Press "Enter" to skip to content

Federal Judge Rules South Dakota Gay-Marriage Ban Unconstitutional

Federal Judge Karen Schreier has ruled South Dakota's gay marriage ban unconstitutional. In a ruling issued today, Judge Schreier finds in favor of Jennie and Nancy Rosenbrahn and five other South Dakota same-sex couples who sued the state for legal recognition of their marriages.

Don't throw all your rice yet: in her brief order, Judge Schreier stays her order pending appeal, "[b]ecause this case presents substantial and novel legal questions, and because there is a substantial public interest in uniformity and stability of the law...."

Stay tuned—I'm reading and seeking details!

Update 15:10 CST: I'm reading the ruling now. Apparently Attorney General Marty Jackley threw a lot of spaghetti at the wall, and none of it stuck. Among the noodles was an argument that the federal court has no jurisdiction over domestic relations. The state cited a ruling that found federal courts cannot issue divorce, alimony, or child custody decrees. Judge Schreier said that's irrelevant: Rosenbrahn et al. are asking the court to rule on a Constitutional question, not issue a divorce, order alimony, or decide child custody [See Schreier ruling, pp. 7–8].

15:13: The AG's office went Sibby and tried to turn the Tenth Amendment into an absolute ban on federal rulings on marriage issues. Judge Schreier said no, state laws on marriage are still subject to the rest of the Constitution [p. 9].

15:20: Citing Loving v. Virginia (1967), Judge Schreier says on page 10, "Marriage is a fundamental right." Permit me to emphasize the period. Judge Schreier rejects the state's argument that this fundamental right continges upon "the categorization of the individual attempting to exercise that right" [p. 12]. Her Honor finds that the preponderance of Supreme Court rulings on marriage "demonstrate that the right to marriage is not broken down into sub-rights depending on the individual attempting to exercise that right" [p. 13].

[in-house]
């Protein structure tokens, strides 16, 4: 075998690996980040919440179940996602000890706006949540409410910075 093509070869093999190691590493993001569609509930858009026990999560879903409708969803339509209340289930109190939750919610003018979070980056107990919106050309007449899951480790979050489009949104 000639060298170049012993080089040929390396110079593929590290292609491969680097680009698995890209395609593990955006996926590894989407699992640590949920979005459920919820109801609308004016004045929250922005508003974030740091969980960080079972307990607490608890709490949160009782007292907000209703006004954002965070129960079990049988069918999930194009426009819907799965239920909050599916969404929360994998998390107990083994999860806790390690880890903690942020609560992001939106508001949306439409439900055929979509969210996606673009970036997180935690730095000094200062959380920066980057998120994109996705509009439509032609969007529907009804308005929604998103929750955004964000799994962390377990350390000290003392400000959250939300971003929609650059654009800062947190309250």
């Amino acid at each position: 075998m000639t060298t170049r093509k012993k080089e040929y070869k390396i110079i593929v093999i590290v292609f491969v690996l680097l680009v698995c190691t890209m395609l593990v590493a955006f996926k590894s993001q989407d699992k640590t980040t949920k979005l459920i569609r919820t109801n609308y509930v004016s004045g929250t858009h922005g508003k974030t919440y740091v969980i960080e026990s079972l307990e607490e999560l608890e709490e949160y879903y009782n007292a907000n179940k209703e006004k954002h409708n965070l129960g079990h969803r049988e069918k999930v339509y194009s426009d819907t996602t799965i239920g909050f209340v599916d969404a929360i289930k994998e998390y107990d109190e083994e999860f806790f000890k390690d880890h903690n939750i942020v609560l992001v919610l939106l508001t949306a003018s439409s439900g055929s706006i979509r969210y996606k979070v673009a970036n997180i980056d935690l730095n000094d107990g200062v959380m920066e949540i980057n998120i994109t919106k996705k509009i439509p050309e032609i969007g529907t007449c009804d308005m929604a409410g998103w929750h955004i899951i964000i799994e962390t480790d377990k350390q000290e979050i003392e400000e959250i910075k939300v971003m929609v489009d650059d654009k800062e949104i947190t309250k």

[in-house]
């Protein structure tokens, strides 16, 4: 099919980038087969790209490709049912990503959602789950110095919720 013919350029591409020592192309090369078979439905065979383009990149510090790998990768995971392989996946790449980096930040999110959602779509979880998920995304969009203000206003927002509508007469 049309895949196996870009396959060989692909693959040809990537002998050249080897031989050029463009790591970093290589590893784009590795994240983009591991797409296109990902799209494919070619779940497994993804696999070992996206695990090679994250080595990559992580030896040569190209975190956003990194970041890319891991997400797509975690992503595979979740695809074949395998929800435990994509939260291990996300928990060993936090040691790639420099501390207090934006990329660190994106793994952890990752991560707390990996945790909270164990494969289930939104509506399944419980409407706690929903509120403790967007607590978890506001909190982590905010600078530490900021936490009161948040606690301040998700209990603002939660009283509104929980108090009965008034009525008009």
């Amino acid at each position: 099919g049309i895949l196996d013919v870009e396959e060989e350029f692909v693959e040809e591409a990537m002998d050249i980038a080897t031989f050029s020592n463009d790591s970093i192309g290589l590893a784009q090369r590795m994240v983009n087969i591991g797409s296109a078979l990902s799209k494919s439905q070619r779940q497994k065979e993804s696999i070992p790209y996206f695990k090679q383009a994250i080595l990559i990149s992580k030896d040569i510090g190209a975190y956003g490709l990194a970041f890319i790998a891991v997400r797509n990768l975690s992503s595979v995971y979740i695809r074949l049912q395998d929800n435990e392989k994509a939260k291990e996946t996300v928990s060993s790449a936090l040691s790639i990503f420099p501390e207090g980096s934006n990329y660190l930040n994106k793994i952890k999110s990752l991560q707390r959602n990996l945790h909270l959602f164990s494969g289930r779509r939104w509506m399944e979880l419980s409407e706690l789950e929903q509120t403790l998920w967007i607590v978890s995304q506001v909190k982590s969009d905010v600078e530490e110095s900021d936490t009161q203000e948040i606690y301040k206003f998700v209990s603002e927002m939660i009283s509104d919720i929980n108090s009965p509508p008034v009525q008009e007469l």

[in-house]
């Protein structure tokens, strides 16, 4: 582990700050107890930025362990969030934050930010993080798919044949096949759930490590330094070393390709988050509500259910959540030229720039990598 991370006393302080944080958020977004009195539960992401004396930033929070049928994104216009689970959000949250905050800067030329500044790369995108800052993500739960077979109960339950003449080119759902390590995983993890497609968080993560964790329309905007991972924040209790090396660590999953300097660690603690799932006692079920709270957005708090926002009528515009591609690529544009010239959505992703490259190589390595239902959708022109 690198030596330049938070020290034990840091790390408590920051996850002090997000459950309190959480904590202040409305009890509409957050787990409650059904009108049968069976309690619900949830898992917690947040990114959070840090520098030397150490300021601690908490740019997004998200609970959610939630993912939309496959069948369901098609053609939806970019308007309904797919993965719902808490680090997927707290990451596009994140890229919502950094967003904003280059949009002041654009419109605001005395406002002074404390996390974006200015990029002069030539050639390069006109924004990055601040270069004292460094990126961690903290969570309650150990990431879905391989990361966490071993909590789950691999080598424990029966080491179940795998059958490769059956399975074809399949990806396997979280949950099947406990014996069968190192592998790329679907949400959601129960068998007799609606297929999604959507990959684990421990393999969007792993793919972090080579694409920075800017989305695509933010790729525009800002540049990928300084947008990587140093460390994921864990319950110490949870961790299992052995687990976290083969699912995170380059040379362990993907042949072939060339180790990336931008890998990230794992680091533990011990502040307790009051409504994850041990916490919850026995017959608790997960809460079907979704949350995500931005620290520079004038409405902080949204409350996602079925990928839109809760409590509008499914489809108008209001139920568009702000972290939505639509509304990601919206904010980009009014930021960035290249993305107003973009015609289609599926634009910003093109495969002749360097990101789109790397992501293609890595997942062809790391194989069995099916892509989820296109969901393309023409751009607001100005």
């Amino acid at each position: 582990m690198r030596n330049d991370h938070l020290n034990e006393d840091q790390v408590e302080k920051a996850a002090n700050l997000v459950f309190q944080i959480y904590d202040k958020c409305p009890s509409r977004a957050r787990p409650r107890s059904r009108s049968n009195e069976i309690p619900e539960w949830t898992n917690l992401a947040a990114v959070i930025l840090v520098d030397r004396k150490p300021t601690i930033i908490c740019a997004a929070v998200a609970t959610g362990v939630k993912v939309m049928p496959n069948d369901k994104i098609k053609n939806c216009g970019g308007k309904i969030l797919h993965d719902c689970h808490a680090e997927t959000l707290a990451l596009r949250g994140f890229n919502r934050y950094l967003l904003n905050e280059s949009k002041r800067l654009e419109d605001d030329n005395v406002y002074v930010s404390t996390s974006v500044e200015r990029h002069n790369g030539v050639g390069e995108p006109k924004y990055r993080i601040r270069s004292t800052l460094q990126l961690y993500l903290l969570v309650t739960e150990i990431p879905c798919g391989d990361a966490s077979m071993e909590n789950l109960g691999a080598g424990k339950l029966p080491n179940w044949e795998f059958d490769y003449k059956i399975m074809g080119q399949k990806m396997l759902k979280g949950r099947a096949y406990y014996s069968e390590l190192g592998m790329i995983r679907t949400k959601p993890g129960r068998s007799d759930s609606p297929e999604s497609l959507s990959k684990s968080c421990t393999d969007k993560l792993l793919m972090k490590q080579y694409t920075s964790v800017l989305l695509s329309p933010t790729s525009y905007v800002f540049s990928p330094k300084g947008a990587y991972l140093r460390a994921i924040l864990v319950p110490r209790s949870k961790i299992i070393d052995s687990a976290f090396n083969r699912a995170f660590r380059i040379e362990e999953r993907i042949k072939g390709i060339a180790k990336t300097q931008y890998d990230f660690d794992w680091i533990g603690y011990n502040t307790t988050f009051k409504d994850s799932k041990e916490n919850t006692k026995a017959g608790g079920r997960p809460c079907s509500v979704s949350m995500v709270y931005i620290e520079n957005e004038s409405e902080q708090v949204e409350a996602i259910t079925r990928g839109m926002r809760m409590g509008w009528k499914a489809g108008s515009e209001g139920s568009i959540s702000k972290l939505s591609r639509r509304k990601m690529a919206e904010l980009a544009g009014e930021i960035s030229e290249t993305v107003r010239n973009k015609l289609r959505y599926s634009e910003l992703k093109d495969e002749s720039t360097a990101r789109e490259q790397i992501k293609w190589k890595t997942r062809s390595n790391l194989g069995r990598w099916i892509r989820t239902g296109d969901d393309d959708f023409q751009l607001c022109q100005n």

15:27: Oh, this paragraph's a beauty:

The right to marriage is related to other constitutionally protected rights, such as the right to privacy. See Zablocki, 434 U.S. at 384 (citing Griswold v. Connecticut, 381 U.S. 479, 486 (1965)). Personal choices about marriage and other intimate decisions are “central to personal dignity and autonomy” protected by the Fourteenth Amendment. Planned Parenthood of Se. Pa., 505 U.S. at 851. The right to marriage also encompasses an associational right “ ‘of basic importance in our society’ [which is] sheltered by the Fourteenth Amendment against the State’s unwarranted usurpation, disregard, or disrespect.” M.L.B. v. S.L.J., 519 U.S. 102, 116 (1996) (quoting Boddie v. Connecticut, 401 U.S. 371, 376 (1971)). The right to make individual moral and sexual choices, particularly with respect to sexual orientation, also enjoys constitutional protection. See Windsor, 133 S. Ct. at 2694 (citing Lawrence, 539 U.S. 558). The fact that marriage is intertwined with other fundamental constitutional rights is consistent with the broad interpretation the Supreme Court has given to the right to marriage [Judge Karen Schreier, ruling in Rosenbrahn et al. v. Daugaard et al., 2015.01.12, p. 13].

Your choice to get married (or not!) is fundamental to your dignity and autonomy. The 14th Amendment says the state doesn't get to mess with your dignity and autonomy.